Where does this all lead us? The risk in your view is of another Great Depression. But even respectable European politicians are talking not just an economic depression but possibly even worse consequences over the next decade or so. Bearing European history in mind, where does this take us?

In the 1930s, because we made a major policy mistake, we went through financial instability, defaults, currency devaluations, printing money, capital controls, trade wars, populism, a bunch of radical, populist, aggressive regimes coming to power from Germany to Italy to Spain to Japan, and then we ended up with World War II.

Now I'm not predicting World War III but seriously, if there was a global financial crisis after the first one, then we go into depression: the political and social instability in Europe and other advanced economies is going to become extremely severe. And that's something we have to worry about.

What about the countries in the world with relatively healthy balance sheets? What about the large emerging nations? What should their response be this time? What can China do at this time?

China has to change radically its growth model because it's not sustainable. They talk about increasing consumption, but consumption as a share of GDP has fallen from 50% to 40% to 35%, now it's 33%. And fixed investment has gone from 30% to 40% and now 50% of GDP.

China is going to have in two years its own hard landing. There's so much overcapacity, from real estate to infrastructure to manufacturing that unless they change their growth model to rely more on consumption and less on fixed investment, eventually there will be a hard landing in China. So it's not any more an issue of net exports.

They have reacted to the collapse of their net exports by boosting fixed investment rather than consumption. So they have to radically change their growth model and the sooner they do it the better for them and for the global economy.

Where does that leave China with respect to either a willingness or capacity to react with similar vigour to today's crisis as they did in 2008?

Well, if there is a recession in the G3, China is going to do more monetary, fiscal and credit stimulus. They're going to kick the can down the road for another year because in a year from now they're going to change their own leadership. But that creates even more imbalances because the only thing they know to do is more infrastructure, more real estate, more manufacturing and industrial capacity by the SOEs (state-owned enterprises). So they make the investment bubble even worse and the hard landing is going to be even worse down the line. What they need is radical policies that lead them to save less and consume more. But it will take them 10, 20 years of policy changes to achieve that. I fear they're not going to do it in time.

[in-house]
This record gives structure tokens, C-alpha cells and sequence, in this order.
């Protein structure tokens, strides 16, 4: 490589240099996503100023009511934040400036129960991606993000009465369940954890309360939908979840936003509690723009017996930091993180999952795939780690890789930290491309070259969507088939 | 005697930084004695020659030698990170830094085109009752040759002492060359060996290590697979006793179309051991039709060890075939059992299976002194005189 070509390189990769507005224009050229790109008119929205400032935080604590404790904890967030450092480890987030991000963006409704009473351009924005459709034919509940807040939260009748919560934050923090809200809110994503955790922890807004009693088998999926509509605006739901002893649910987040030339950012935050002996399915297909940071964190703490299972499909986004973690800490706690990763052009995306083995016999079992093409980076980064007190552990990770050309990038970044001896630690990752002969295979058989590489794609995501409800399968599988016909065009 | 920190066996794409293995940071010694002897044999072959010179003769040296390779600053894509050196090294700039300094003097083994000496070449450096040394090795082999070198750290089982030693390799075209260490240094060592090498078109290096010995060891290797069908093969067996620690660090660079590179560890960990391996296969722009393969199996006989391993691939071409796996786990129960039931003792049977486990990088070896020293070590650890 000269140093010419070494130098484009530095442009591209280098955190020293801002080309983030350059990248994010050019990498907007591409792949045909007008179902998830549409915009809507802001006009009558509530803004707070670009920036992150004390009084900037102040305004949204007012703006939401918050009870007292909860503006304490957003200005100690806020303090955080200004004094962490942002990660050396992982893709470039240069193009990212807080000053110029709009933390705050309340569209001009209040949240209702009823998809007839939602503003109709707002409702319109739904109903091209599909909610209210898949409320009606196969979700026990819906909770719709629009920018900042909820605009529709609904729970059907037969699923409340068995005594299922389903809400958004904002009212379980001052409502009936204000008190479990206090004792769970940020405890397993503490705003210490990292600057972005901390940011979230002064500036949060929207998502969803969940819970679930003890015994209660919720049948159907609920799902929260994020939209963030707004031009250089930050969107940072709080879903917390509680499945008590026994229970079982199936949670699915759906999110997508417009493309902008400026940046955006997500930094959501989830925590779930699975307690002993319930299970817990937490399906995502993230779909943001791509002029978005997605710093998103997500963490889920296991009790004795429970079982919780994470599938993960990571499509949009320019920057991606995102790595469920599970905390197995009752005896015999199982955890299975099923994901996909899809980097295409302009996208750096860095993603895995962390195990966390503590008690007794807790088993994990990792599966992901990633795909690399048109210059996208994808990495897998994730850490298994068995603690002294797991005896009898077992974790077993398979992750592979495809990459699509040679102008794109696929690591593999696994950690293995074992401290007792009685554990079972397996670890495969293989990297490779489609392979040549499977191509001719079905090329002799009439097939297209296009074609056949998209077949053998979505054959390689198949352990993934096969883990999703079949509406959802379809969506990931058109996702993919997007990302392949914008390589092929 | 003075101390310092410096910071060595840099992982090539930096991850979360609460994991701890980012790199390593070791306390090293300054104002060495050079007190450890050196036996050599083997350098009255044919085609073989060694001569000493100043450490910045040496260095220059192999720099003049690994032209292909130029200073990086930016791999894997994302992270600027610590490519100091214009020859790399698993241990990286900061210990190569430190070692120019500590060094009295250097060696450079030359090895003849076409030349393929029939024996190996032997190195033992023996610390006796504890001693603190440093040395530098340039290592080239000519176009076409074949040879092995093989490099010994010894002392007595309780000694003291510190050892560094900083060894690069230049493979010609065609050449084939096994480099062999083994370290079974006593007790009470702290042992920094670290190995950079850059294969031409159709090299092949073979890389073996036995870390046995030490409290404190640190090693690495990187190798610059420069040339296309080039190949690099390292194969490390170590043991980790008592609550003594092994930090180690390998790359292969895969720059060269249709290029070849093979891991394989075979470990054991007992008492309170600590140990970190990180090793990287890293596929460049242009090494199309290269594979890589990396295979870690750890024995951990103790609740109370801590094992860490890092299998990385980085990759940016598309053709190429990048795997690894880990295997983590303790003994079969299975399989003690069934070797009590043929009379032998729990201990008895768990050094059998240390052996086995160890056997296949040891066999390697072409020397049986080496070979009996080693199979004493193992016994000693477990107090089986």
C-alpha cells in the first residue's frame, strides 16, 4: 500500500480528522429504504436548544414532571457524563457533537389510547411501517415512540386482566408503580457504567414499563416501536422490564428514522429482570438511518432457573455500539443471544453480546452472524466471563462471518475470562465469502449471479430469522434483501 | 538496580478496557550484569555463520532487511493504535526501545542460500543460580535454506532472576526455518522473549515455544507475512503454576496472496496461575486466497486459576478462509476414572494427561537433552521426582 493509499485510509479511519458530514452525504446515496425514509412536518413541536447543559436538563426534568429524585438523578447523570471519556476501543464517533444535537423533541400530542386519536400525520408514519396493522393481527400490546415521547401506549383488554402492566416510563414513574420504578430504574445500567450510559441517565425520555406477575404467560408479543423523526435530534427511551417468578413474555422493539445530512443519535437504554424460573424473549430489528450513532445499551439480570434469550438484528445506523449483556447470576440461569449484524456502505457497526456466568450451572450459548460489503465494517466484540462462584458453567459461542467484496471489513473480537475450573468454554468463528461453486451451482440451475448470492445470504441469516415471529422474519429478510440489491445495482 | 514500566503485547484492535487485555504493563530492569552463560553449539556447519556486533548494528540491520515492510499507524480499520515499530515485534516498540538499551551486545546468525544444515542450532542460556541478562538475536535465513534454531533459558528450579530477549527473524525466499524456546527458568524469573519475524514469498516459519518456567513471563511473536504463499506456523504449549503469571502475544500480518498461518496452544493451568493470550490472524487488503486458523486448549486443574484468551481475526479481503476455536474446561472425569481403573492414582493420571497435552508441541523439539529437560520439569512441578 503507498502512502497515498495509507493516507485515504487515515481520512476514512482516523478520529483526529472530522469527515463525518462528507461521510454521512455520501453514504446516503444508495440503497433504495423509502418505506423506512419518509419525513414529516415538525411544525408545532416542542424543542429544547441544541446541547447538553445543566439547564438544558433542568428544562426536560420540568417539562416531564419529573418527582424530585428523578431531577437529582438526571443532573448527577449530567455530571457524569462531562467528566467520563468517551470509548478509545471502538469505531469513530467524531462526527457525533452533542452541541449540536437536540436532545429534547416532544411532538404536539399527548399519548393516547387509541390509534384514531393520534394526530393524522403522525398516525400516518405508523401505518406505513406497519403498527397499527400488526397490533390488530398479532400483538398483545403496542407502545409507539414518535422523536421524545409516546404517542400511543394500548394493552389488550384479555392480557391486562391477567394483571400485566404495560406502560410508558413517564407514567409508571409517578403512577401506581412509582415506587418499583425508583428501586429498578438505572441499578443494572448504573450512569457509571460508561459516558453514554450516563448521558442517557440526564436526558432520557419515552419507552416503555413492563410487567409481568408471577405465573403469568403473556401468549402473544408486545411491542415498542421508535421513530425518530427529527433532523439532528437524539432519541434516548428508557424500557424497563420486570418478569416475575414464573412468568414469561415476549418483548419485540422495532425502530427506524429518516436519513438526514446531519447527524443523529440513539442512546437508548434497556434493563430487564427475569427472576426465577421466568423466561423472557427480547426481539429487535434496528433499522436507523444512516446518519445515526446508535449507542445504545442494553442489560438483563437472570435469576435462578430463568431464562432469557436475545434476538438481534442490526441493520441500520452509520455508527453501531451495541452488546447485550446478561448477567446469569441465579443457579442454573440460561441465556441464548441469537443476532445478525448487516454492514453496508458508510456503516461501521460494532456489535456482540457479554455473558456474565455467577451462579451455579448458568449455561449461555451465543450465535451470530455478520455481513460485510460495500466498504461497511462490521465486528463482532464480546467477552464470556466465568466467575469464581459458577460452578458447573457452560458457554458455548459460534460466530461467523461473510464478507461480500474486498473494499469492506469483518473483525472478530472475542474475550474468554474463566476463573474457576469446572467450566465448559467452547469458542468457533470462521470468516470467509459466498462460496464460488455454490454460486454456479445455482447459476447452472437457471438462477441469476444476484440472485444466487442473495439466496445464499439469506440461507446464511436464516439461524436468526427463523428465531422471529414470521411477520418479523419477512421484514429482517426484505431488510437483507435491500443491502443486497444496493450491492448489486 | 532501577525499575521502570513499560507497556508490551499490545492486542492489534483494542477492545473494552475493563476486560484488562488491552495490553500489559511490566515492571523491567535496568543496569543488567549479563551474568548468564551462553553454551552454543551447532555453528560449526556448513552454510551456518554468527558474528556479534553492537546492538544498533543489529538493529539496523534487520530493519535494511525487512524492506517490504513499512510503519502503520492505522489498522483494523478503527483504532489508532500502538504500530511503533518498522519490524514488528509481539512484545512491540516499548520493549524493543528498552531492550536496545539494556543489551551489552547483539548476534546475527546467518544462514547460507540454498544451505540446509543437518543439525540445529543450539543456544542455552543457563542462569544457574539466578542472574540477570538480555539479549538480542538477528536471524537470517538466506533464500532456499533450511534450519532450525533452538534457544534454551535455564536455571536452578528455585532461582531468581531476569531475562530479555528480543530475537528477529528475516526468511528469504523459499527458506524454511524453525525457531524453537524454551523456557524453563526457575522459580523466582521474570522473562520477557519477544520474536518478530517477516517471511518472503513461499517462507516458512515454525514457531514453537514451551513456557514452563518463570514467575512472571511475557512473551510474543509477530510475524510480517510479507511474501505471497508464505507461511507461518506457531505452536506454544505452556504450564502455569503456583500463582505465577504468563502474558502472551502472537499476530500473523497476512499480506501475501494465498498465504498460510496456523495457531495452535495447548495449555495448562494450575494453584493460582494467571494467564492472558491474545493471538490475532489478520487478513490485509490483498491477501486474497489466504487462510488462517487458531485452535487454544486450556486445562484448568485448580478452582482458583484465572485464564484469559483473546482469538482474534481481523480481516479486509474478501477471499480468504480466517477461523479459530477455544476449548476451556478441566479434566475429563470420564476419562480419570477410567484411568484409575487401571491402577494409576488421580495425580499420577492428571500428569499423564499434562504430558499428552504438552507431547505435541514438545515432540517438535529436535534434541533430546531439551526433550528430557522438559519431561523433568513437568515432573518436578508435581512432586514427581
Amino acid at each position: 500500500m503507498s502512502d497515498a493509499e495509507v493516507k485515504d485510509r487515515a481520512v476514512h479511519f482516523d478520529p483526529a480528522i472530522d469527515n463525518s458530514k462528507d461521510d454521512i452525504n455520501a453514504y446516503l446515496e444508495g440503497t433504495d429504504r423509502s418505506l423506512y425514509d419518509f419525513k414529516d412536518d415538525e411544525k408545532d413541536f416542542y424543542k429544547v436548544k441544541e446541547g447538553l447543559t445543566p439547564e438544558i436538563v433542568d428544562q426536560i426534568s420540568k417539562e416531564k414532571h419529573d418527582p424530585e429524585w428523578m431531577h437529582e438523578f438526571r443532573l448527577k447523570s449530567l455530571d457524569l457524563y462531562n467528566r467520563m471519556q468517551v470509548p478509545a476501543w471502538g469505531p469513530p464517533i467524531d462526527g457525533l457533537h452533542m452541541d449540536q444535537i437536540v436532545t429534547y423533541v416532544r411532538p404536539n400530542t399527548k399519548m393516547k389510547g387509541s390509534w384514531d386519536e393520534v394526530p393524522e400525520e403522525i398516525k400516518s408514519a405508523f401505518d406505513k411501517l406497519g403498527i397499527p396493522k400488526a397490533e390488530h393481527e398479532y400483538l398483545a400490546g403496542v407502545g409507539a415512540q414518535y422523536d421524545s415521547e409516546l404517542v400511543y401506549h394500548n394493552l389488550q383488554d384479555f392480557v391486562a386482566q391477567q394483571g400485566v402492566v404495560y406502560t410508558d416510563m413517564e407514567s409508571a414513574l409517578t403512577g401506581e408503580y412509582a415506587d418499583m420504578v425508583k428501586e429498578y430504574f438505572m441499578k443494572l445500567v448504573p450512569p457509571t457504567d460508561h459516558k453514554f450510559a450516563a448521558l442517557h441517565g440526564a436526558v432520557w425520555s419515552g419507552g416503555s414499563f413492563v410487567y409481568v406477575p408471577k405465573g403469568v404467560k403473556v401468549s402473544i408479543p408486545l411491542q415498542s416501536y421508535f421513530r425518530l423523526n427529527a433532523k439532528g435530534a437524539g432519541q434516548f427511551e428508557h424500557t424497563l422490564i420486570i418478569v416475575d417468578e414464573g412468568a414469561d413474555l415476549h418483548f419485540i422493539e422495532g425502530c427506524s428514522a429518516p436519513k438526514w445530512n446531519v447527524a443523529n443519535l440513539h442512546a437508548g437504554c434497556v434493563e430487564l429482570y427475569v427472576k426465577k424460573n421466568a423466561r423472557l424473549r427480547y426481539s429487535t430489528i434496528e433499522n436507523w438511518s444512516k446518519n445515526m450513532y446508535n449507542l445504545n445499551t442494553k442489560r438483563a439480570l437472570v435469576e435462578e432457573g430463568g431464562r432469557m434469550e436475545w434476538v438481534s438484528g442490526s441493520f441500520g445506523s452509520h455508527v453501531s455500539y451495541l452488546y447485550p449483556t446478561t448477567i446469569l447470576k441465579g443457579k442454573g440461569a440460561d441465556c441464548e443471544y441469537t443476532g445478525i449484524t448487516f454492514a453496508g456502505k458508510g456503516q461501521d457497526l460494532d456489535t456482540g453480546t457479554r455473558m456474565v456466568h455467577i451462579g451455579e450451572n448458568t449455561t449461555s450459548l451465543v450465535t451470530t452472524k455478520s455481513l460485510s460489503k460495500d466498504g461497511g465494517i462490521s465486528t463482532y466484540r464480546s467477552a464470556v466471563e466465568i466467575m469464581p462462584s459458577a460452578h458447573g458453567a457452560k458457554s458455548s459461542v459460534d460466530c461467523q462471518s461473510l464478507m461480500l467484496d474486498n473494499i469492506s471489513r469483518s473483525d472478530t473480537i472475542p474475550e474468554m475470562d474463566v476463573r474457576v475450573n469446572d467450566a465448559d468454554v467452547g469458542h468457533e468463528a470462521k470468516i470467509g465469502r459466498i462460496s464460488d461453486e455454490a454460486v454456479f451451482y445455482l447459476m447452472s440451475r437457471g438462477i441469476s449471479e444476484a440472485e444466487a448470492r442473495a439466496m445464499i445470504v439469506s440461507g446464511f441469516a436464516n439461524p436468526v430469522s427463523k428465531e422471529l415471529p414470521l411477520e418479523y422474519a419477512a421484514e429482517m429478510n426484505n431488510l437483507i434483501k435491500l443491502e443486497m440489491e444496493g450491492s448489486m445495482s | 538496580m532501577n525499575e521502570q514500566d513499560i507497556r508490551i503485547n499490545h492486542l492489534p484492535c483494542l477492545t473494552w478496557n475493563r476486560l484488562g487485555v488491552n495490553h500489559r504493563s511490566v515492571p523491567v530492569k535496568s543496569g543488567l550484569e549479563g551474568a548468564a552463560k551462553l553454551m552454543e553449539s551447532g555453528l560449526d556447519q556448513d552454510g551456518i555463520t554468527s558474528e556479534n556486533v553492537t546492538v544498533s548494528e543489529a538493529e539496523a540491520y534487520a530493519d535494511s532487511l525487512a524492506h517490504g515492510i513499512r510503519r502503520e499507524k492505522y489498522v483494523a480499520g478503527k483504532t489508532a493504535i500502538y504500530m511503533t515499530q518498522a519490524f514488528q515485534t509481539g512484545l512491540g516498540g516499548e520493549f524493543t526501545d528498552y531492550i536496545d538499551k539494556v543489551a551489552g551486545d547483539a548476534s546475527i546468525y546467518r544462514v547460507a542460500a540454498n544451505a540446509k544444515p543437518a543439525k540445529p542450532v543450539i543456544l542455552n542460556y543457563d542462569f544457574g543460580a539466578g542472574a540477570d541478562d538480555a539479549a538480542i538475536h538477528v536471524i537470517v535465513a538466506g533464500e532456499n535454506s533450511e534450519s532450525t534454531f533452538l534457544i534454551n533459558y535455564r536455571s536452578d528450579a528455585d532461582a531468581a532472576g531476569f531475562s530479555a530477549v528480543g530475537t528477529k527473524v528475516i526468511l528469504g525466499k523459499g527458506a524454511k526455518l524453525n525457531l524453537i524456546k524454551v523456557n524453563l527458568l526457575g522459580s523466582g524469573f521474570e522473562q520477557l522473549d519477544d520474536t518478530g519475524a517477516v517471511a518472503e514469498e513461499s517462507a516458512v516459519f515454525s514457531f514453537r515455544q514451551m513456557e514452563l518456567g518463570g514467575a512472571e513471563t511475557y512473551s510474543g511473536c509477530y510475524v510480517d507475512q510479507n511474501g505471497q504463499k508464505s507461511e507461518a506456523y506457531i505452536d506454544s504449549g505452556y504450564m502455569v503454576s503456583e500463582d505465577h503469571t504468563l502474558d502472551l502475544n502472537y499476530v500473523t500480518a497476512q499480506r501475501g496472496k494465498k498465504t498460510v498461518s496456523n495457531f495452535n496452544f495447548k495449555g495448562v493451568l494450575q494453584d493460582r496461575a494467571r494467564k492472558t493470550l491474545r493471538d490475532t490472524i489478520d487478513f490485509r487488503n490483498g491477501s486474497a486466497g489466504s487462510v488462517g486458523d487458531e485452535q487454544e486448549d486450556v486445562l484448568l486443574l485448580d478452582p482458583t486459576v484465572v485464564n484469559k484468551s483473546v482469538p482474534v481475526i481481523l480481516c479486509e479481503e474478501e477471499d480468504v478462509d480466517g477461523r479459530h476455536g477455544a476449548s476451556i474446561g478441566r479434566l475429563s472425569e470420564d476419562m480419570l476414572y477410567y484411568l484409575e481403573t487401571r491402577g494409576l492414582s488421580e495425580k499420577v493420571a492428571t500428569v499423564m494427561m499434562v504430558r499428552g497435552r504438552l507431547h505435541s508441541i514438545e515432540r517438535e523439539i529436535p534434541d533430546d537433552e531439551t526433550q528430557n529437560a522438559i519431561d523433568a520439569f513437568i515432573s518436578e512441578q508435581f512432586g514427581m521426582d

G20 leaders are telling us that they simply need to keep markets calm until the EFSF is agreed in mid-October. Are they deluding themselves? If we don't get a meaningful statement this weekend what are we likely to see in the markets next week?

The uncertainty, the volatility, the risk aversion is rising. I fear they're not going to reach an agreement along the lines of what I've proposed and therefore there will be more turmoil, more uncertainty, more volatility, more risk aversion. And even approving the EFSF in the current format is not going to be enough. So if it's approved people are going to say 'hey it's not enough money.' Two, there's fiscal austerity but there is no growth. So Italy and Spain are toast unless we have triple or quadruple the amount of official resources to backstop them. So, much more needs to be done and I fear the G20 are not going to say anything meaningful in this regard.